The Tempest: Act 1, Scene 2

           Enter PROSPERO and MIRANDA.

  1   If by your art, my dearest father, you have
  2   Put the wild waters in this roar, allay them.
  3   The sky, it seems, would pour down stinking pitch,
  4   But that the sea, mounting to the welkin's cheek,
  5   Dashes the fire out. O, I have suffered
  6   With those that I saw suffer: a brave vessel,
  7   Who had, no doubt, some noble creature in her,
  8   Dash'd all to pieces. O, the cry did knock
  9   Against my very heart. Poor souls, they perish'd.
 10   Had I been any god of power, I would
 11   Have sunk the sea within the earth or ere
 12   It should the good ship so have swallow'd and
 13   The fraughting souls within her.

 13                                                     Be collected:
 14   No more amazement: tell your piteous heart
 15   There's no harm done.

 15                                   O, woe the day!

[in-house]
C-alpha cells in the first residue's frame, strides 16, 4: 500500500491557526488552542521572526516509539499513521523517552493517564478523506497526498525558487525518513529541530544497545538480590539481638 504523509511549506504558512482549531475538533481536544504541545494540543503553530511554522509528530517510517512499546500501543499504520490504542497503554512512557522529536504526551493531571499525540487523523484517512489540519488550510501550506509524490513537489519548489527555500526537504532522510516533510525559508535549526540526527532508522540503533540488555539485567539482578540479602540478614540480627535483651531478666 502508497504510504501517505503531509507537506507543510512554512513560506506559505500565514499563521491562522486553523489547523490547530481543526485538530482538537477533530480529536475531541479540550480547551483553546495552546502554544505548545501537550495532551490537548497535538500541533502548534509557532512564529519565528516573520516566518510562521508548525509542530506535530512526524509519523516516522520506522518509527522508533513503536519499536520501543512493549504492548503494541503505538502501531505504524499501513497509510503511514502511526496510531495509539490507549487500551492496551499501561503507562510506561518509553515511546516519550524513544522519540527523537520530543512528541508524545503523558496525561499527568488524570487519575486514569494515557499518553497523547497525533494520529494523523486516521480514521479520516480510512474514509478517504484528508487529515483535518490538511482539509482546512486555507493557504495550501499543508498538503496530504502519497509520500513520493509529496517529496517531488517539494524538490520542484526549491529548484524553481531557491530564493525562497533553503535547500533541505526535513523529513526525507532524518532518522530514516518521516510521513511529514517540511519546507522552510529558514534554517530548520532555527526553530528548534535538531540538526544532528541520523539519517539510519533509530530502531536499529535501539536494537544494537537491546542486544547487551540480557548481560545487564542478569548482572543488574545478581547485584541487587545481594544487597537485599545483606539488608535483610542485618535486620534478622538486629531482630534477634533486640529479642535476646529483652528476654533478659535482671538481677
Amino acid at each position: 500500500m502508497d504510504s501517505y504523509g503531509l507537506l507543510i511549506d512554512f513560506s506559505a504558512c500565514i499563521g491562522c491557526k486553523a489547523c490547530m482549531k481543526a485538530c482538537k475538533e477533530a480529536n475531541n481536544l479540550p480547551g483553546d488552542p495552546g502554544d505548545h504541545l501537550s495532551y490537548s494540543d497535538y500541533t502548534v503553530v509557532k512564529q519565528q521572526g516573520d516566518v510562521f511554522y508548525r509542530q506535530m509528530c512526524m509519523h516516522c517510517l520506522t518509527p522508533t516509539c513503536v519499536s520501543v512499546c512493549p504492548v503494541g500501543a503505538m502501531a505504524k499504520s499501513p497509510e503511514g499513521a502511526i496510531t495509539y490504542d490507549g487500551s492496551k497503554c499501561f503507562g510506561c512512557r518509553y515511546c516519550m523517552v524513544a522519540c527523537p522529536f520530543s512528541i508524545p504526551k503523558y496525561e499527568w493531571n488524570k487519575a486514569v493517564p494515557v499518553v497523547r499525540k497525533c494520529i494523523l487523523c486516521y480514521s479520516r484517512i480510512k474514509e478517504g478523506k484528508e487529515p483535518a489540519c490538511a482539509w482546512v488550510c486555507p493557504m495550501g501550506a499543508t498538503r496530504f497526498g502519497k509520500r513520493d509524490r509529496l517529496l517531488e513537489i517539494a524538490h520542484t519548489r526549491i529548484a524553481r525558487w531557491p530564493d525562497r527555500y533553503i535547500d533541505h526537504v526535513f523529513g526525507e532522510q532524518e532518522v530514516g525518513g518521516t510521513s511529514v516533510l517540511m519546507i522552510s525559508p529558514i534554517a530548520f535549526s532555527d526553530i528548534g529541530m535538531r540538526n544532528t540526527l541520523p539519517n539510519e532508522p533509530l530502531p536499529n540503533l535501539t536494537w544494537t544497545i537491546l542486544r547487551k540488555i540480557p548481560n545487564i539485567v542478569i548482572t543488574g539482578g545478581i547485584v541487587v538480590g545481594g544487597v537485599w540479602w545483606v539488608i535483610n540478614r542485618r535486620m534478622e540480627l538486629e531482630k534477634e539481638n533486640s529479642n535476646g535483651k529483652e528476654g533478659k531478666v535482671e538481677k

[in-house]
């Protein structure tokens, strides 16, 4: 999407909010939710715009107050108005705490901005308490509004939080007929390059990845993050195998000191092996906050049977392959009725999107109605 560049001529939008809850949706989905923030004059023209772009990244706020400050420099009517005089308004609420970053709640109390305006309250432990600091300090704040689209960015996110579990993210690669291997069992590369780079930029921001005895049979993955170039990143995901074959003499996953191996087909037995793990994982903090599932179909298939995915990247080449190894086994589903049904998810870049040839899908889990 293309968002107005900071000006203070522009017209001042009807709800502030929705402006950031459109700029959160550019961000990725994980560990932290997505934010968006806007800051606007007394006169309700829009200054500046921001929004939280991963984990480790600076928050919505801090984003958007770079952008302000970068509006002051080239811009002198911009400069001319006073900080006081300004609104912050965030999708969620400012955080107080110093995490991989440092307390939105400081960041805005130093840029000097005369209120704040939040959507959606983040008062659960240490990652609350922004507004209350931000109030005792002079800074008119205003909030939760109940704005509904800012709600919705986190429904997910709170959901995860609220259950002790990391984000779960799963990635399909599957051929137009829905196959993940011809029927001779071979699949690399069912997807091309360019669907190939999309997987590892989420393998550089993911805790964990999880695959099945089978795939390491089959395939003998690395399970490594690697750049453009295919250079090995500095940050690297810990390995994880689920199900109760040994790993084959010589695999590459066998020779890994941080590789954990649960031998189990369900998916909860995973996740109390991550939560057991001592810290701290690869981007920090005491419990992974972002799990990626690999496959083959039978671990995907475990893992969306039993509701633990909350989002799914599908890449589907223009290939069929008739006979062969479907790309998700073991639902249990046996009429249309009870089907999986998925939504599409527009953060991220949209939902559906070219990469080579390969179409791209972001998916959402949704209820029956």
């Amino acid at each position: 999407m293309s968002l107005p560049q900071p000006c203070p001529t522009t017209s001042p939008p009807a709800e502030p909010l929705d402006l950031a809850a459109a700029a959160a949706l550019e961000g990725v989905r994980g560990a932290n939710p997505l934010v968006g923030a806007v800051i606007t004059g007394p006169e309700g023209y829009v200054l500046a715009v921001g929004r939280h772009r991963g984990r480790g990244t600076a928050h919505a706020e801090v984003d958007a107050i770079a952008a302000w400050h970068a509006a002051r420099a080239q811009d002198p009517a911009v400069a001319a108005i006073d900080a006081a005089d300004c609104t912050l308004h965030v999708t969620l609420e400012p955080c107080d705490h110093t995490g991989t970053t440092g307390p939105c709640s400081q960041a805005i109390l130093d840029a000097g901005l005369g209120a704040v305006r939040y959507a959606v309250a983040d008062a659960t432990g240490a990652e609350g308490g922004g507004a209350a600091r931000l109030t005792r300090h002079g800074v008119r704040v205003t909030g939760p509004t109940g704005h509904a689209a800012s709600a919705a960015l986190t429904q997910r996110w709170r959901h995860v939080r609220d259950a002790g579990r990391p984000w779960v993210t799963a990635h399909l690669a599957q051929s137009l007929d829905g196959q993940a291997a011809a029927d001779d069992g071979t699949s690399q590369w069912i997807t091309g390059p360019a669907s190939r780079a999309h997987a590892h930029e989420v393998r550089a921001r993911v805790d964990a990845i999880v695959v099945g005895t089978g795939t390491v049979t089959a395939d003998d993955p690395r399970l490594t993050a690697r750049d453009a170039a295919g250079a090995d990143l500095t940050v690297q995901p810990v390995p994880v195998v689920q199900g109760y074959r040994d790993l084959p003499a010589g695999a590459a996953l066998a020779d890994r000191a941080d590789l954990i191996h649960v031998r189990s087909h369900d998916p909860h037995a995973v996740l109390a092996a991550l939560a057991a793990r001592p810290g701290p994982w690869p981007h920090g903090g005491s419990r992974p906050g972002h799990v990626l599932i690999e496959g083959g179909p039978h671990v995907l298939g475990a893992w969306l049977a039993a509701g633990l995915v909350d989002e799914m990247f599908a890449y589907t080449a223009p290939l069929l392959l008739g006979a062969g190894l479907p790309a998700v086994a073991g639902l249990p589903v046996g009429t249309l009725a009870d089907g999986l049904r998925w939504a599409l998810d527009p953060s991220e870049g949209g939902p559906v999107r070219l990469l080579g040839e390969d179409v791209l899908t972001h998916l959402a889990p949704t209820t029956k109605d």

15                                                               No harm.
 16   I have done nothing but in care of thee,
 17   Of thee, my dear one, thee, my daughter, who
 18   Art ignorant of what thou art, nought knowing
 19   Of whence I am, nor that I am more better
 20   Than Prospero, master of a full poor cell,
 21   And thy no greater father.

 21                                             More to know
 22   Did never meddle with my thoughts.

 22                                                           'Tis time
 23   I should inform thee farther. Lend thy hand,
 24   And pluck my magic garment from me. So:

           [Lays down his mantle.]

 25   Lie there, my art. Wipe thou thine eyes; have comfort.
 26   The direful spectacle of the wreck, which touch'd
 27   The very virtue of compassion in thee,
 28   I have with such provision in mine art
 29   So safely ordered that there is no soul—
 30   No, not so much perdition as an hair
 31   Betid to any creature in the vessel
 32   Which thou heard'st cry, which thou saw'st sink. Sit down;
 33   For thou must now know farther.

 33                                                     You have often
 34   Begun to tell me what I am, but stopp'd
 35   And left me to a bootless inquisition,
 36   Concluding 'Stay: not yet.'

 36                                           The hour's now come;
 37   The very minute bids thee ope thine ear;
 38   Obey and be attentive. Canst thou remember
 39   A time before we came unto this cell?
 40   I do not think thou canst, for then thou wast not